It’s an impressive sight that fittingly expresses the scale of Skoda’s involvement with the town. The company’s premises take up a third of the town’s municipal area. Over 75 per cent of Mladá Boleslav’s economically active inhabitants are employed by Skoda and unemployment is among the lowest in the Czech Republic. No wonder they all drive the dream, however old, however humble. There is no stigma attached to tooling around in a 40-year-old 100L, of which there seem to be an implausible number, some running on hope and a prayer, some just on prayer.
We’ve come to Mladá to drive the fastest and most powerful production Skoda ever, the new Octavia vRS. It’s good for almost 150mph. And rust isn’t a colour option: the Race Blue finish of our estate is one of the three new colours.
The vRS is something of an image-breaker. Not least, of course, because of the big numbers attached to the engine. It’s the same 2.0-litre 16-valve direct-injection FSI turbo that powers the Golf GTi and develops 197bhp and 207lb ft of torque between 1800 and 5000rpm. The closest any other Octavia engine gets to that is the naturally aspirated 2.0 FSI. And it isn’t that close, trailing by 50bhp and 59lb ft. There are nippy Octavias and brisk Octavias and then there’s the vRS, with its claimed top speed of 148mph and 7.3 sec 0-62mph time. Different league.
The ventilated disc brakes are rather larger, too. Naturally, Skoda has painted the calipers green to draw attention to the fact. The colour flashes vividly through the 10-spoke alloys. It all looks very tasty, with a 12mm reduction in ride height and pencil-line tyres. Bodyshell reinforcement further bolsters the hard-core cred.
The styling of the vRS is more than understated, the way Skoda likes it. The 17-inch alloys are the big clue, but there are also twin chromed exhaust pipes, chunkier bumpers and sills, those knucklesome green brake calipers, numerous stylised vRS badges and reflectors in the rear bumper. The hatch has a tailgate spoiler, the estate does not. Mostly, however, the vRS looks more warmed over than red-hot.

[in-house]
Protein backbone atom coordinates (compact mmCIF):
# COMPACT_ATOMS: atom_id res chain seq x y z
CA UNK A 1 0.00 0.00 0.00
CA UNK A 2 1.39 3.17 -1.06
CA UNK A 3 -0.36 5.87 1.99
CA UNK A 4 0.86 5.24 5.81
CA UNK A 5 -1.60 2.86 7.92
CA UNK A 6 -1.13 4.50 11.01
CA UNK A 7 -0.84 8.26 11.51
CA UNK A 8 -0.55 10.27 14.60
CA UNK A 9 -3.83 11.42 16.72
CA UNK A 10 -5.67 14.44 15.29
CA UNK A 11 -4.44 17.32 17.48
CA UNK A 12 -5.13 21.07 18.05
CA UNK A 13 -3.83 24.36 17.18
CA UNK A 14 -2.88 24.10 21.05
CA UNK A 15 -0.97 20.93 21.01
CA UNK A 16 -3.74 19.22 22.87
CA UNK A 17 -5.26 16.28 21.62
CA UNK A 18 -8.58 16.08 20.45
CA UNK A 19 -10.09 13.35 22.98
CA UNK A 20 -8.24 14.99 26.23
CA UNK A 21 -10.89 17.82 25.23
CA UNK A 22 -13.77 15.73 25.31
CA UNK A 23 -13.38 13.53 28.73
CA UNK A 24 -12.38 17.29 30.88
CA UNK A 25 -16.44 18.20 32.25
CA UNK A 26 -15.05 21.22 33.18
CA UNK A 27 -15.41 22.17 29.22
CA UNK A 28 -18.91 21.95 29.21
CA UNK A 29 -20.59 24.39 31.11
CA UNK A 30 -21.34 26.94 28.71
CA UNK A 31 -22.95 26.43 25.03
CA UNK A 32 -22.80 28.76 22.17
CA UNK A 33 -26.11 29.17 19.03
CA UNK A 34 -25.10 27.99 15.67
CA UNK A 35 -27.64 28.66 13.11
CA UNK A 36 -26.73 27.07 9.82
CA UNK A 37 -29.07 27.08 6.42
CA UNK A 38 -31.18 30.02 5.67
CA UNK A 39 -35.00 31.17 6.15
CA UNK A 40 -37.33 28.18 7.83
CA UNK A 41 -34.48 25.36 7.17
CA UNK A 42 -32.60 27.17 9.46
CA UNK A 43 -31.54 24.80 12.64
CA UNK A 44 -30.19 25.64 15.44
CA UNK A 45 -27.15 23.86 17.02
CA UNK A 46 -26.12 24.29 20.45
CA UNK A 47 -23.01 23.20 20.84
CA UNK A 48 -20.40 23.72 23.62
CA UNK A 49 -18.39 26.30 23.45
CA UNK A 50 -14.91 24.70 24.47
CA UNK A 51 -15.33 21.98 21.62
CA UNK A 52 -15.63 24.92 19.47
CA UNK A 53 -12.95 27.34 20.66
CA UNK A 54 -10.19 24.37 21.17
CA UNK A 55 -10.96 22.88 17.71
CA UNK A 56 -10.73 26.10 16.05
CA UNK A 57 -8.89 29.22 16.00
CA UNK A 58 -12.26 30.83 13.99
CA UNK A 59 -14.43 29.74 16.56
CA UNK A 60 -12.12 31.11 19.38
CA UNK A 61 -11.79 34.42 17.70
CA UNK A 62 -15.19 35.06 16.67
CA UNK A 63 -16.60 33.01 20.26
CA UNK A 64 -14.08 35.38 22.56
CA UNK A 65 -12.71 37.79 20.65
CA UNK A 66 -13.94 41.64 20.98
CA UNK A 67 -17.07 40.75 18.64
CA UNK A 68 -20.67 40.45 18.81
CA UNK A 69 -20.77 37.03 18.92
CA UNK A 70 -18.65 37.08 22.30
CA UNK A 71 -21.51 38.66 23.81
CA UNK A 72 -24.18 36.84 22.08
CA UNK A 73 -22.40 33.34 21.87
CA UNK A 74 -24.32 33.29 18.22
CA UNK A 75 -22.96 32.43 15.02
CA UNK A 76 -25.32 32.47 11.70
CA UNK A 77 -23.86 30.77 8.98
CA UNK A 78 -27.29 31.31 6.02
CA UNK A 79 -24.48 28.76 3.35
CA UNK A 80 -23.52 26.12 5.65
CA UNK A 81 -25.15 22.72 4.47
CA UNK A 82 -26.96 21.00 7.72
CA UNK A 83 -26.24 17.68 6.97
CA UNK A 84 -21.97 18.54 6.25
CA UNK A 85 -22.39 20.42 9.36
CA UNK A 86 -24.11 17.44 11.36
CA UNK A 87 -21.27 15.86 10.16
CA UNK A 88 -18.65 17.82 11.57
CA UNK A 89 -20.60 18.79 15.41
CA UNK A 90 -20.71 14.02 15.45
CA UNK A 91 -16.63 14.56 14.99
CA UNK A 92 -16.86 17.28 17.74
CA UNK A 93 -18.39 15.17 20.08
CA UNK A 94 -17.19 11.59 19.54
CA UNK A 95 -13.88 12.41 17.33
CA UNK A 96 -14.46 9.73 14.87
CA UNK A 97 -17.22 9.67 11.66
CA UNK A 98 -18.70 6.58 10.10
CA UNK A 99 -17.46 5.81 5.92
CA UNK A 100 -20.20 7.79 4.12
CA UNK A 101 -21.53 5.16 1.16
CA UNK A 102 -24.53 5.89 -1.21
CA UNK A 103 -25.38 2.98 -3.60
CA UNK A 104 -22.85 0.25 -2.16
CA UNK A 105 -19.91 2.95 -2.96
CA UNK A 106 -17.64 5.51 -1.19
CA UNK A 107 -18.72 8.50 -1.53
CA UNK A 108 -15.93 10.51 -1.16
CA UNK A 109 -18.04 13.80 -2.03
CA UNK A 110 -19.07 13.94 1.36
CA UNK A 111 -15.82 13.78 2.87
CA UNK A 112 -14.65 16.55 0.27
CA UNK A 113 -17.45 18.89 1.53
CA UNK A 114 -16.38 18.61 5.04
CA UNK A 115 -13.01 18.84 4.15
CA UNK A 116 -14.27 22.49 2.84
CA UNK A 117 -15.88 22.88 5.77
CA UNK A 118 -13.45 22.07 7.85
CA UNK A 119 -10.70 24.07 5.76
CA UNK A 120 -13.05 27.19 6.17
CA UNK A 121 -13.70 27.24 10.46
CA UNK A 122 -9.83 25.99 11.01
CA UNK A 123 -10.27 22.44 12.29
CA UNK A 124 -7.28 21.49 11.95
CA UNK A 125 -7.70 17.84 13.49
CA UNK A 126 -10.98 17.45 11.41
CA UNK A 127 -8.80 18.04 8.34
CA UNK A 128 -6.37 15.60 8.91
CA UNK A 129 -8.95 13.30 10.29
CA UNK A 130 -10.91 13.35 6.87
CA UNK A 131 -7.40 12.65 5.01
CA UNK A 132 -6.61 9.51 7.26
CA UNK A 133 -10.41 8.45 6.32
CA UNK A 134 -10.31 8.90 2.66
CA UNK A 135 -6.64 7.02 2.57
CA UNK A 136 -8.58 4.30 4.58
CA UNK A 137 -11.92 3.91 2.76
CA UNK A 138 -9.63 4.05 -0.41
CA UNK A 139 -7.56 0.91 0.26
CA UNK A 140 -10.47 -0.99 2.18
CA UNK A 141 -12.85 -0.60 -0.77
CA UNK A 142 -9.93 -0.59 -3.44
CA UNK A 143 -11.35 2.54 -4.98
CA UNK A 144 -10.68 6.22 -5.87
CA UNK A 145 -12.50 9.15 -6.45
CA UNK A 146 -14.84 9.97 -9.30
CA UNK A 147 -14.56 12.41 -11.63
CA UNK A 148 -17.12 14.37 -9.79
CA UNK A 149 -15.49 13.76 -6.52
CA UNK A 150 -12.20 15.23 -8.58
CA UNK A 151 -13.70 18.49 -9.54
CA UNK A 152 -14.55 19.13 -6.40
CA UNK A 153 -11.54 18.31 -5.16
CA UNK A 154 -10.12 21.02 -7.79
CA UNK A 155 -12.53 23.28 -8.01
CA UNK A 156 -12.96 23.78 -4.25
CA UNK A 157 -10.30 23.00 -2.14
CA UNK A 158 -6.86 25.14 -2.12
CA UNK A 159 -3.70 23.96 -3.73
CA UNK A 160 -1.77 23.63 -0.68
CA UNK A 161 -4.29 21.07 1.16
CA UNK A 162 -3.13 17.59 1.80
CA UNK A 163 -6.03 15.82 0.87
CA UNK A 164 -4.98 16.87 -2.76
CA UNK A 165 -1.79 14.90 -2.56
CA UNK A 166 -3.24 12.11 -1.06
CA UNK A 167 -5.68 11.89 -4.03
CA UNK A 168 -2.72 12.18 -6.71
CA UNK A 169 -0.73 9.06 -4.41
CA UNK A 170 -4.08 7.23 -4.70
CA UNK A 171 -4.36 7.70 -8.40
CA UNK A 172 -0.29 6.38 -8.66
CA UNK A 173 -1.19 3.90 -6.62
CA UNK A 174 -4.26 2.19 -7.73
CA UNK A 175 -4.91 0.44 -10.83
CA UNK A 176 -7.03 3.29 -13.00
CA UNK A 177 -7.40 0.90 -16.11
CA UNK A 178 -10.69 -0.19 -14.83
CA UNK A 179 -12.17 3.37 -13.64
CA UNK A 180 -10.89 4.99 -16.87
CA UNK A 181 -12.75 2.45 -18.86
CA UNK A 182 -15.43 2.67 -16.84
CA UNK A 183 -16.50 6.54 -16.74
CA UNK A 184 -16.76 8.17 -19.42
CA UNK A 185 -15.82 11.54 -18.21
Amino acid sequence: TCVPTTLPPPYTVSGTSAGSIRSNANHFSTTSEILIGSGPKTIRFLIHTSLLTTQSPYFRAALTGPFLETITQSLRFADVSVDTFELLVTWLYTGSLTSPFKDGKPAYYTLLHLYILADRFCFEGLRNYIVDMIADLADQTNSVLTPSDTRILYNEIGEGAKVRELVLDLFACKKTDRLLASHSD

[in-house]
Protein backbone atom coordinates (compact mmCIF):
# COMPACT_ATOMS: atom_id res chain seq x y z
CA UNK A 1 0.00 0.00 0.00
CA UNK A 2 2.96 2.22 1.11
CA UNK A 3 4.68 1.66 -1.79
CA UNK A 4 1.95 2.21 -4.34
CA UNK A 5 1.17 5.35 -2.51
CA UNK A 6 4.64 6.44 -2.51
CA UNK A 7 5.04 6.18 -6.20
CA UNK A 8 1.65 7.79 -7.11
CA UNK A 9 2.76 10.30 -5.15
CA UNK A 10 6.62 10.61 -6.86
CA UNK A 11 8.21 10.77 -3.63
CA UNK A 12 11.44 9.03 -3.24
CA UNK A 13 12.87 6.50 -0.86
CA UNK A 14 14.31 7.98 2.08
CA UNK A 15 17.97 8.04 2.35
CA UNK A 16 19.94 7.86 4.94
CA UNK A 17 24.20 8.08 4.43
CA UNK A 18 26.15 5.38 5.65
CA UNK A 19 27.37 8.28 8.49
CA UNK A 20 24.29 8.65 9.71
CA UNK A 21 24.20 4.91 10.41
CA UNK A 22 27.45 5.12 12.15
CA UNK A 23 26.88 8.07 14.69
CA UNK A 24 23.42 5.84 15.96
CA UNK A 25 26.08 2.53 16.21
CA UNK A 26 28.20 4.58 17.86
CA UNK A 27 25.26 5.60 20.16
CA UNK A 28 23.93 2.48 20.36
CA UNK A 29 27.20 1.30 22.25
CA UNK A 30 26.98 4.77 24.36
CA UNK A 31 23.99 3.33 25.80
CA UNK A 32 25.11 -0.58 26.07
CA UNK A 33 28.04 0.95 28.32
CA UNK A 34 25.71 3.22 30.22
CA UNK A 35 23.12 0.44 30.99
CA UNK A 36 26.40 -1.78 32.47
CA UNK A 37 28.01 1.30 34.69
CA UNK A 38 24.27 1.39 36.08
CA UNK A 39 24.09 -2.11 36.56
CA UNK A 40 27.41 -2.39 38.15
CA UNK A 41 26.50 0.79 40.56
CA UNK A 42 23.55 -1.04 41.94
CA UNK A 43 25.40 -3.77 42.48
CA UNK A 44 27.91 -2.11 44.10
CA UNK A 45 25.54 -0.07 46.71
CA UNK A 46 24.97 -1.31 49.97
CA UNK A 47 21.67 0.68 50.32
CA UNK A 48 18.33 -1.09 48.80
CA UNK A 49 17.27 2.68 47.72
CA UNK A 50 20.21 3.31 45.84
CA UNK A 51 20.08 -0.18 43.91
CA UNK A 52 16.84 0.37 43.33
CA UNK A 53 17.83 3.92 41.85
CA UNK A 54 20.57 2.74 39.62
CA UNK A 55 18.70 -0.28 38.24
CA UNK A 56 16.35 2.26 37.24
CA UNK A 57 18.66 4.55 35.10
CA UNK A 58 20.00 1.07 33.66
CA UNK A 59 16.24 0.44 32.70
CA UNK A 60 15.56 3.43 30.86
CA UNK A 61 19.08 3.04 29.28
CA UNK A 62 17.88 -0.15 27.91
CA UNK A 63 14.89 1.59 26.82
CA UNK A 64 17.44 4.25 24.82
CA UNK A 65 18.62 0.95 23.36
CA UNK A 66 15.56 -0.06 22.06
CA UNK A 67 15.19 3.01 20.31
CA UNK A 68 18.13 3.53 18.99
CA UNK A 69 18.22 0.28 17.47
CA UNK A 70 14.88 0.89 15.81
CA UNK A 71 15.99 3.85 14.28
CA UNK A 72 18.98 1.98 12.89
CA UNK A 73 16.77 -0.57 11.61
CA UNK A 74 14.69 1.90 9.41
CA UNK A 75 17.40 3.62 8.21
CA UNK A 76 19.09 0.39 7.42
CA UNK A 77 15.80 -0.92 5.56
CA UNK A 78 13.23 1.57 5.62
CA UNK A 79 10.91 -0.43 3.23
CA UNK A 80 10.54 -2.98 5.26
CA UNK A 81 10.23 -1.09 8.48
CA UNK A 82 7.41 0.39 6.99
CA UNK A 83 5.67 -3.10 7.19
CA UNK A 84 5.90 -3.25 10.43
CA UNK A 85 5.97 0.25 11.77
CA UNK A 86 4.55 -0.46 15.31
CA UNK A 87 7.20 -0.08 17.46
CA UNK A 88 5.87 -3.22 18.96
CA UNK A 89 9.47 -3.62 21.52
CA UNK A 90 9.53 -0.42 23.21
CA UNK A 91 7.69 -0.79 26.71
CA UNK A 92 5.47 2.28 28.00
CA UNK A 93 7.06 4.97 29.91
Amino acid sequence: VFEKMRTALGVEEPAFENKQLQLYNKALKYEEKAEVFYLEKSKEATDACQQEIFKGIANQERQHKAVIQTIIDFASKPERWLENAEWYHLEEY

Given its on-paper assets, the vRS can’t help but be a multi-layered talent, recalling elements of the Golf GTi but in a still more practical and versatile wrapper. Looked at another way, it should combine rapid and rewarding performance with dynamic tenacity (if not quite the Golf’s fleetness of foot) and a low-fatigue driving environment. Head-scratchingly good build quality is a given. And all for £18,200. Choose a front-drive Audi A4 Avant with the same engine and you’re looking at £24k.
For the first handful of miles, the vRS feels quick, but not that quick. There’s a slight dullness to the throttle response at low to medium revs. It isn’t that it doesn’t pull well, just that it does so with little apparent urgency. It simply doesn’t do part-throttle exuberance. Bury the throttle in the carpet, though, and the FSI turbo not only starts sound special – gruff, but in a smooth George Clooney kind of way – it also hauls like 200 horses should, scything through four, five and six thousand revs on a soaring curve of aerobic energy that shows no sign of ebbing, even as it closes in on the cut-out. It’s all very smoothly administered; the vRS’s speed is obvious and immensely satisfying.
Many of the Bohemian roads we pitted against the vRS’s chassis are poorly surfaced and awkwardly cambered; by turns fast and flowing and almost demonically twisty. Grip, poise and a responsive, faithful helm are the keys to making decent progress with deceptively little effort. The vRS has all three in abundance. And a great gearchange. Not the world’s fastest, but with a satisfyingly compact action.